I am so glad that we lucked up on it.  We spent at least an hour or more watching the glass artist, Cal Breed,  and his assistants creating a  couple of pieces.   Although my husband enjoyed the stay, I was absolutely enthralled by the magic that took place before our eyes.   
After picking up a small glob of molten glass, he started shaping it on a metal table.   Then the picked up  more glass which his assistants had prepared.  That was then taken to the kiln for heating. 
At first, I wondered why it took three people to work, but as they progressed I understood better.  The young lady had just started working at the studio and her job was to open and close the kiln as needed, fetch heat shields, get the wooden molds from their water baths, move the propane blow torch as needed, and anything else that was required for the artist to to his work.    The artist assistant helped with all the tasks between the basics and the actual glass work.  Actually, he also helped with shaping and heating the glass, and it was his job to take the artwork from the rod and transport it to the cooling bin.  Foolishly, I didn't get a picture of him in his Darth Vader like heat shield transporting a piece of artwork.  When you are working with glass at 1,500 degrees or so, safety is not something to be taken lightly.  
In the above picture the young woman is holding a wooden heat shield between the hot glass and the artist's arm.  It has been thoroughly charred due the the extreme heat of the glass.
After the large orb of glass was suitably smoothed, two blocks of soaked wood were used to mold the glass into smooth ovals.   After a couple of passes, the wood actually catches fire due to the heat.  It's quite a spectacular thing to see.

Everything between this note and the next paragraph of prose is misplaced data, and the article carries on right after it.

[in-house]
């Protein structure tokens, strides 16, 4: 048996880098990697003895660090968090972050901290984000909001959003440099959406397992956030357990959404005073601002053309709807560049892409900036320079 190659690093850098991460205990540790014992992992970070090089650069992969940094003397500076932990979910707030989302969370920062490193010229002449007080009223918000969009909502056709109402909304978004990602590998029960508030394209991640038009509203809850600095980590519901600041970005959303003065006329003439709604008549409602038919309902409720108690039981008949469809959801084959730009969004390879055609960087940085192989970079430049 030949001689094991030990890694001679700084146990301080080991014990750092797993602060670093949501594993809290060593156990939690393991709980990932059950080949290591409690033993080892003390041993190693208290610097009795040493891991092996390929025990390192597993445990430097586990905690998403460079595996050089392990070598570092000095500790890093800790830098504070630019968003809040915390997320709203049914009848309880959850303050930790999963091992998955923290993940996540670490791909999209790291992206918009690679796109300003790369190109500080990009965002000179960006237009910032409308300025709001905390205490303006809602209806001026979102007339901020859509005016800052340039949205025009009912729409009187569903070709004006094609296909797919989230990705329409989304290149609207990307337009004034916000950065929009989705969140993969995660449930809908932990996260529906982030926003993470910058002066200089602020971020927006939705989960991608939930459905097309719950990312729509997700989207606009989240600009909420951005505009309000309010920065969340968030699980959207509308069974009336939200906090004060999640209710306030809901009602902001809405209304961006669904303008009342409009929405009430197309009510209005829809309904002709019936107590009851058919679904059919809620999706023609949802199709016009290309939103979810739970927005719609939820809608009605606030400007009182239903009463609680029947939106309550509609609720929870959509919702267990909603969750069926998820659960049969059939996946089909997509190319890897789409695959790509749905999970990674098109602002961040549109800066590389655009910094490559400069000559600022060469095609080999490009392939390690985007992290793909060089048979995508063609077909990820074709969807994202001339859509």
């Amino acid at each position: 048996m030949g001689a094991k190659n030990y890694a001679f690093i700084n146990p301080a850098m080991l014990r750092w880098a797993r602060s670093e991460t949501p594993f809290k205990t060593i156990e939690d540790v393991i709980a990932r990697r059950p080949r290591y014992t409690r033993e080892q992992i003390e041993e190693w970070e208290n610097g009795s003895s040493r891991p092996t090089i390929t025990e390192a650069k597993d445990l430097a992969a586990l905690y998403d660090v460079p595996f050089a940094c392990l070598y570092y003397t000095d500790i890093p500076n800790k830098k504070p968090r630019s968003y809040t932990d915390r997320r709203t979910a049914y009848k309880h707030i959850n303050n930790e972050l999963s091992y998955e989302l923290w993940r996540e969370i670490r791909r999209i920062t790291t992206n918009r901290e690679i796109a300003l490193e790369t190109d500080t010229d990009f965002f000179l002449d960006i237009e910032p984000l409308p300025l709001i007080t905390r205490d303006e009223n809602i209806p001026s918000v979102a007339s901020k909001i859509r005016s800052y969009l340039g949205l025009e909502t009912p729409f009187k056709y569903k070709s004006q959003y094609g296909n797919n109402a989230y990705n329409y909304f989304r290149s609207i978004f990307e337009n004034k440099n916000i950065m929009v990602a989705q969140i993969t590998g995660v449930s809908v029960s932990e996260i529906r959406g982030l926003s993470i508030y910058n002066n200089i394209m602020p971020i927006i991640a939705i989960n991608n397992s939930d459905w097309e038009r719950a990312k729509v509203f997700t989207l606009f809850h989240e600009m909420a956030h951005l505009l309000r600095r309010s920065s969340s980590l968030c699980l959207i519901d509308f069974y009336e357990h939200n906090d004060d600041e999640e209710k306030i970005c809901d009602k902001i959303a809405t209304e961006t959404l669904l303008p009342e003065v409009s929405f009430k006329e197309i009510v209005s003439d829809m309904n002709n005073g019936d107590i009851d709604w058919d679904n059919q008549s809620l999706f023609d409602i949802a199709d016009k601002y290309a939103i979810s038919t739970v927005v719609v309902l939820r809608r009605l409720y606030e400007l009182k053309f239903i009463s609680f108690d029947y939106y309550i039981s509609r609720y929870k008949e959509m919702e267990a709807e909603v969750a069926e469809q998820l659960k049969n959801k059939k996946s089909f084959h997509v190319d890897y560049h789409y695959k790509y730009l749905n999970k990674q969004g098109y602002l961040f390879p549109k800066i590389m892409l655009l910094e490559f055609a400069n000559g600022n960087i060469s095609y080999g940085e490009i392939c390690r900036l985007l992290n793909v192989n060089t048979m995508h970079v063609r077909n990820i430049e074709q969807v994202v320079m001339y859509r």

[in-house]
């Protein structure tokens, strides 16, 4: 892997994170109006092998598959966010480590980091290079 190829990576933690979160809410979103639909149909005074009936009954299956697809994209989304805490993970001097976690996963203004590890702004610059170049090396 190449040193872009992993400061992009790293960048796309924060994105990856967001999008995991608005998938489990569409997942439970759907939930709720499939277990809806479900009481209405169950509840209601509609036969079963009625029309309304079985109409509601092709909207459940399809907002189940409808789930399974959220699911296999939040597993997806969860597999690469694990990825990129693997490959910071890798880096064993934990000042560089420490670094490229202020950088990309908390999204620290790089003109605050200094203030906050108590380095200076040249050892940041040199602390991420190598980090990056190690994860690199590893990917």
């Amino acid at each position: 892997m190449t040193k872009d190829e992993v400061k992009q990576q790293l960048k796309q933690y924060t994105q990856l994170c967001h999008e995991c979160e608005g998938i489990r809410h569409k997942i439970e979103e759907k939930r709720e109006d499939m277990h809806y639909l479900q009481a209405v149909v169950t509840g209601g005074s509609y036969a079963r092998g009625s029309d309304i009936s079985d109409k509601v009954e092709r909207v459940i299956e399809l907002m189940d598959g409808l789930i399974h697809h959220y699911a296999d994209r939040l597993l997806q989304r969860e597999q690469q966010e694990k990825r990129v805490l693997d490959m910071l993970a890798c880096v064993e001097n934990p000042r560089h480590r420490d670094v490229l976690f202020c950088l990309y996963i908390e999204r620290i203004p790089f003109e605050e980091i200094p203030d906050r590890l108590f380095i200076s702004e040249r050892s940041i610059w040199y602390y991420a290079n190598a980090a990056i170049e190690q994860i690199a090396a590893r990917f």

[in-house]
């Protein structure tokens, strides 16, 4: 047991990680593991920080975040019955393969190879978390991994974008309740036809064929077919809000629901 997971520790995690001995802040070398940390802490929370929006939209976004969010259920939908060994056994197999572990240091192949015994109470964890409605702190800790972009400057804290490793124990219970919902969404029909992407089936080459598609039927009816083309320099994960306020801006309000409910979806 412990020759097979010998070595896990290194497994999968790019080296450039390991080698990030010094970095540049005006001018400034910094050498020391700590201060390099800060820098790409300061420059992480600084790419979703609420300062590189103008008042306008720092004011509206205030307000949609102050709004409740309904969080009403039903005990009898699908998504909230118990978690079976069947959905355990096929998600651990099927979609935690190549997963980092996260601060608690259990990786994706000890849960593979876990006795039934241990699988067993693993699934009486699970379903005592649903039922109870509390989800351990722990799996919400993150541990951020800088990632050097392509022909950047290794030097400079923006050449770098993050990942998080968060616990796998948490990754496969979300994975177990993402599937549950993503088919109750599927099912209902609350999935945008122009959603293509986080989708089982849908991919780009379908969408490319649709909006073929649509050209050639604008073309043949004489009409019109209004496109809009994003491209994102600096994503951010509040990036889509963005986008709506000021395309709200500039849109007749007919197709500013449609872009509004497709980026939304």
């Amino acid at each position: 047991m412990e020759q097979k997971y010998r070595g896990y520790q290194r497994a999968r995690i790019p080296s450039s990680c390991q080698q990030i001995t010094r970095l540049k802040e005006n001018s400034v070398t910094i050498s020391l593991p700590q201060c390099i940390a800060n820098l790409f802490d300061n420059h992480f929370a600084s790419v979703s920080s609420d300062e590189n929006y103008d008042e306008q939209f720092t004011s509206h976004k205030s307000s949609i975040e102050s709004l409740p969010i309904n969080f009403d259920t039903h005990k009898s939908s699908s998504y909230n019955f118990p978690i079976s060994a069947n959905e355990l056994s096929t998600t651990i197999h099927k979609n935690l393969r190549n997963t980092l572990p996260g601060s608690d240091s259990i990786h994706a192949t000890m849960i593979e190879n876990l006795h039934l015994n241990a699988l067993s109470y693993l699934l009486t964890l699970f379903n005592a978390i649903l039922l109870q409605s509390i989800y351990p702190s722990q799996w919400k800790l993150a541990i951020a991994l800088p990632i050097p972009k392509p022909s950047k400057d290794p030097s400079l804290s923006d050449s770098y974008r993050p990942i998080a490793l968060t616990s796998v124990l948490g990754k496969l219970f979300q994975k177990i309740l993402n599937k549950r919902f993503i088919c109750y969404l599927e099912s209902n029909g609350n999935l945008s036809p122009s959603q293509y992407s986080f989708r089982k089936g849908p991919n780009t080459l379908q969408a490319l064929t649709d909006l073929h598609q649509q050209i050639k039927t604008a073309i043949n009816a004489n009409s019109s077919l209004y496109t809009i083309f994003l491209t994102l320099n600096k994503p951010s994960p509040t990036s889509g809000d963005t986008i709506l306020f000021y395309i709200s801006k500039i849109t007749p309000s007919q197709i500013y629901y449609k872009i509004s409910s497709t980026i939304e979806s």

Metal tools can be used to make impressions or indentations.  In this case, a new rod was heated and used to form a small protrusion that was attached to the bottom of the original piece.  As you can see above, it certainly takes all three people working harmoniously to accomplish the task.  Shortly after, the original rod was tapped and the piece was then on the new rod.   

Once the artwork has been put into the cooling bin, it takes several days for it to cool off completely.  

I was also amazed by the sheer physicality of glass work.  I never would have realized the strength required without this visit.  Molten glass is very heavy, even though there are stands and trolleys to help. 

If any of you are ever in the Ft. Payne area, I strongly recommend that you make the trip to Orbix so that you can see the same magic as me.  Mr. Breed was a very cordial man and was happy to answer any questions we had.  He's been doing glass work for seventeen years now and lives with his family just up the lane from the studio. 

Y'all take care.